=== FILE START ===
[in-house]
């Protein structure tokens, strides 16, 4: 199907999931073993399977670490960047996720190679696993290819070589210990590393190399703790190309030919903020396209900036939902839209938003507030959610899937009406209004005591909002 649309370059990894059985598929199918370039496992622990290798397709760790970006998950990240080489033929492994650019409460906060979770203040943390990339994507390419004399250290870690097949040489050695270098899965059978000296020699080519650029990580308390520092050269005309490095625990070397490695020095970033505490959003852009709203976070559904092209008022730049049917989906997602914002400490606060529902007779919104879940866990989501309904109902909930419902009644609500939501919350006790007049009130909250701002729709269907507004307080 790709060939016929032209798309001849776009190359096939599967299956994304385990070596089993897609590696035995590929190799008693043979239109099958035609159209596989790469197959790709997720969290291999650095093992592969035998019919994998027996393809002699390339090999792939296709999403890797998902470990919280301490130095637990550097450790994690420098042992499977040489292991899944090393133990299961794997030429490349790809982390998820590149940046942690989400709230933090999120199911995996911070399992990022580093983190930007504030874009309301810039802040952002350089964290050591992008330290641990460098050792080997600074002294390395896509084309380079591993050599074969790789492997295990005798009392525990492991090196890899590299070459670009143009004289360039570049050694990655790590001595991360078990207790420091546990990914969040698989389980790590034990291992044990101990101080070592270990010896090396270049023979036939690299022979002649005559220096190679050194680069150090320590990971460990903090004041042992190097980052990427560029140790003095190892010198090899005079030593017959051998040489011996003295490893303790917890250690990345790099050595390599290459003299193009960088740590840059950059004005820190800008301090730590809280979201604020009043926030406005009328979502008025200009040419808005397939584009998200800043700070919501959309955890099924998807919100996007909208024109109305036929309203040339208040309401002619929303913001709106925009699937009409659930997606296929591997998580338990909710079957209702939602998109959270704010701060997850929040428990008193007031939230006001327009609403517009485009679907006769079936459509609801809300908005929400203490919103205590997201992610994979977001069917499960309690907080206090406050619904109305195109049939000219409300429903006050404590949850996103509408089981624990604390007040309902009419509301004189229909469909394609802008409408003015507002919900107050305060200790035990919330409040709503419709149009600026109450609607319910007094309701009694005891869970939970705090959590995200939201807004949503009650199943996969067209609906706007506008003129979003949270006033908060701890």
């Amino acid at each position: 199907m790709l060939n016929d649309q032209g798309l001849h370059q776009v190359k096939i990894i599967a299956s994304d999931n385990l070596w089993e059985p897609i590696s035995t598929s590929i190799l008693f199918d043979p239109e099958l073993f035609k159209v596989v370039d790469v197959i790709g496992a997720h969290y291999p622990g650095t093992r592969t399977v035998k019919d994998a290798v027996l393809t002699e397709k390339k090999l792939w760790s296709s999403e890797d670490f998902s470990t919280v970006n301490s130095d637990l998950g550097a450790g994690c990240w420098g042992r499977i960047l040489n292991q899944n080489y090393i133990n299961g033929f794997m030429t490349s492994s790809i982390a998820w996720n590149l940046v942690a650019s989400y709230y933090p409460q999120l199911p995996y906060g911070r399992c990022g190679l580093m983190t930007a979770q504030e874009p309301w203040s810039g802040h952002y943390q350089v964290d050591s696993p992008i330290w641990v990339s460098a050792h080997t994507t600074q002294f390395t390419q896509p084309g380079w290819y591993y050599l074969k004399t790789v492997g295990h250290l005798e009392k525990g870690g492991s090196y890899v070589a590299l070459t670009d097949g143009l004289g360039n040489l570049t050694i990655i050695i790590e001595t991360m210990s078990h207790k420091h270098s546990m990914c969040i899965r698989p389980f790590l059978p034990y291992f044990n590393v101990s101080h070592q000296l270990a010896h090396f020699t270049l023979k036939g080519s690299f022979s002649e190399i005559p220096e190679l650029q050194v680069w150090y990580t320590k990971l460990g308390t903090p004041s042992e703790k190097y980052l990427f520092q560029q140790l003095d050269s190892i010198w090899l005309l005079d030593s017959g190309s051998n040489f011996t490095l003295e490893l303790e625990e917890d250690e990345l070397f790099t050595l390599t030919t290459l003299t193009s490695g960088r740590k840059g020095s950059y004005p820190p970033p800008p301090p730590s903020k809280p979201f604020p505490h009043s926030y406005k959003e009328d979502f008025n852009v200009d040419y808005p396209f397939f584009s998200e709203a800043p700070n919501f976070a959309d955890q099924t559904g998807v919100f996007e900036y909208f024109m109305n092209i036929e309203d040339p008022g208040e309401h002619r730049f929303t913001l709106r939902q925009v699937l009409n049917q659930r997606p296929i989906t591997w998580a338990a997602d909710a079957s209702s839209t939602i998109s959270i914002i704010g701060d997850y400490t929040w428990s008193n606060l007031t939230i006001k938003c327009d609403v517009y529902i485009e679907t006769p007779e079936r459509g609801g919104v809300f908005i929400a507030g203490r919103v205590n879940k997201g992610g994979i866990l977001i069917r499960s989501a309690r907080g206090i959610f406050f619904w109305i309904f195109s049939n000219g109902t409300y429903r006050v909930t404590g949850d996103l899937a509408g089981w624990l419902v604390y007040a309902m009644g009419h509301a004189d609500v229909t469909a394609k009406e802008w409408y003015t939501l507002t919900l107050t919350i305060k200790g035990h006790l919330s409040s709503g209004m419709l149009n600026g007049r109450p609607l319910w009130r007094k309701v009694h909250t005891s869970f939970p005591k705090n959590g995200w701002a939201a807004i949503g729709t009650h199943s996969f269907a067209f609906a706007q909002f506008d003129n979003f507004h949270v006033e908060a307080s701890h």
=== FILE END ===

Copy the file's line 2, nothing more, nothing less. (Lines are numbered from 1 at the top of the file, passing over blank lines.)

């Protein structure tokens, strides 16, 4: 199907999931073993399977670490960047996720190679696993290819070589210990590393190399703790190309030919903020396209900036939902839209938003507030959610899937009406209004005591909002 649309370059990894059985598929199918370039496992622990290798397709760790970006998950990240080489033929492994650019409460906060979770203040943390990339994507390419004399250290870690097949040489050695270098899965059978000296020699080519650029990580308390520092050269005309490095625990070397490695020095970033505490959003852009709203976070559904092209008022730049049917989906997602914002400490606060529902007779919104879940866990989501309904109902909930419902009644609500939501919350006790007049009130909250701002729709269907507004307080 790709060939016929032209798309001849776009190359096939599967299956994304385990070596089993897609590696035995590929190799008693043979239109099958035609159209596989790469197959790709997720969290291999650095093992592969035998019919994998027996393809002699390339090999792939296709999403890797998902470990919280301490130095637990550097450790994690420098042992499977040489292991899944090393133990299961794997030429490349790809982390998820590149940046942690989400709230933090999120199911995996911070399992990022580093983190930007504030874009309301810039802040952002350089964290050591992008330290641990460098050792080997600074002294390395896509084309380079591993050599074969790789492997295990005798009392525990492991090196890899590299070459670009143009004289360039570049050694990655790590001595991360078990207790420091546990990914969040698989389980790590034990291992044990101990101080070592270990010896090396270049023979036939690299022979002649005559220096190679050194680069150090320590990971460990903090004041042992190097980052990427560029140790003095190892010198090899005079030593017959051998040489011996003295490893303790917890250690990345790099050595390599290459003299193009960088740590840059950059004005820190800008301090730590809280979201604020009043926030406005009328979502008025200009040419808005397939584009998200800043700070919501959309955890099924998807919100996007909208024109109305036929309203040339208040309401002619929303913001709106925009699937009409659930997606296929591997998580338990909710079957209702939602998109959270704010701060997850929040428990008193007031939230006001327009609403517009485009679907006769079936459509609801809300908005929400203490919103205590997201992610994979977001069917499960309690907080206090406050619904109305195109049939000219409300429903006050404590949850996103509408089981624990604390007040309902009419509301004189229909469909394609802008409408003015507002919900107050305060200790035990919330409040709503419709149009600026109450609607319910007094309701009694005891869970939970705090959590995200939201807004949503009650199943996969067209609906706007506008003129979003949270006033908060701890």